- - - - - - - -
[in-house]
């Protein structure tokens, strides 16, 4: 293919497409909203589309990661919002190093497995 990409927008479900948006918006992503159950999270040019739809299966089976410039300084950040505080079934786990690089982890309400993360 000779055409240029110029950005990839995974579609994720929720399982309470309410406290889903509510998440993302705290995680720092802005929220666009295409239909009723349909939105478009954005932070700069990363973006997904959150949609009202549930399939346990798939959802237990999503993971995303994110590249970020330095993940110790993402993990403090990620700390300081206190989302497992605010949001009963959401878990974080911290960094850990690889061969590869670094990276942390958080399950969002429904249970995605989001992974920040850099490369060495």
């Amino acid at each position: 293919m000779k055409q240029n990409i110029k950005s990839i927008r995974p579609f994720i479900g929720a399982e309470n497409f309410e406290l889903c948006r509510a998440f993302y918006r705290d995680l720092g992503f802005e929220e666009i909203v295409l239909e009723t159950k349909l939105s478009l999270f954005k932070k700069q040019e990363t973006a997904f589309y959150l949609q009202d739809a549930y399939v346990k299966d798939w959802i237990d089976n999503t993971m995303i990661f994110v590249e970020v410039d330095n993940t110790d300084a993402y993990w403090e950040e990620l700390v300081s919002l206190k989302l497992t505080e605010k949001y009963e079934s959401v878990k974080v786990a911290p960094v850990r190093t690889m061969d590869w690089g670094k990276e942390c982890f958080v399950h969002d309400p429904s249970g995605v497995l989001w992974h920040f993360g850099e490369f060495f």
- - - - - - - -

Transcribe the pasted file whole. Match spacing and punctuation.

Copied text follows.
[in-house]
């Protein structure tokens, strides 16, 4: 293919497409909203589309990661919002190093497995 990409927008479900948006918006992503159950999270040019739809299966089976410039300084950040505080079934786990690089982890309400993360 000779055409240029110029950005990839995974579609994720929720399982309470309410406290889903509510998440993302705290995680720092802005929220666009295409239909009723349909939105478009954005932070700069990363973006997904959150949609009202549930399939346990798939959802237990999503993971995303994110590249970020330095993940110790993402993990403090990620700390300081206190989302497992605010949001009963959401878990974080911290960094850990690889061969590869670094990276942390958080399950969002429904249970995605989001992974920040850099490369060495």
């Amino acid at each position: 293919m000779k055409q240029n990409i110029k950005s990839i927008r995974p579609f994720i479900g929720a399982e309470n497409f309410e406290l889903c948006r509510a998440f993302y918006r705290d995680l720092g992503f802005e929220e666009i909203v295409l239909e009723t159950k349909l939105s478009l999270f954005k932070k700069q040019e990363t973006a997904f589309y959150l949609q009202d739809a549930y399939v346990k299966d798939w959802i237990d089976n999503t993971m995303i990661f994110v590249e970020v410039d330095n993940t110790d300084a993402y993990w403090e950040e990620l700390v300081s919002l206190k989302l497992t505080e605010k949001y009963e079934s959401v878990k974080v786990a911290p960094v850990r190093t690889m061969d590869w690089g670094k990276e942390c982890f958080v399950h969002d309400p429904s249970g995605v497995l989001w992974h920040f993360g850099e490369f060495f």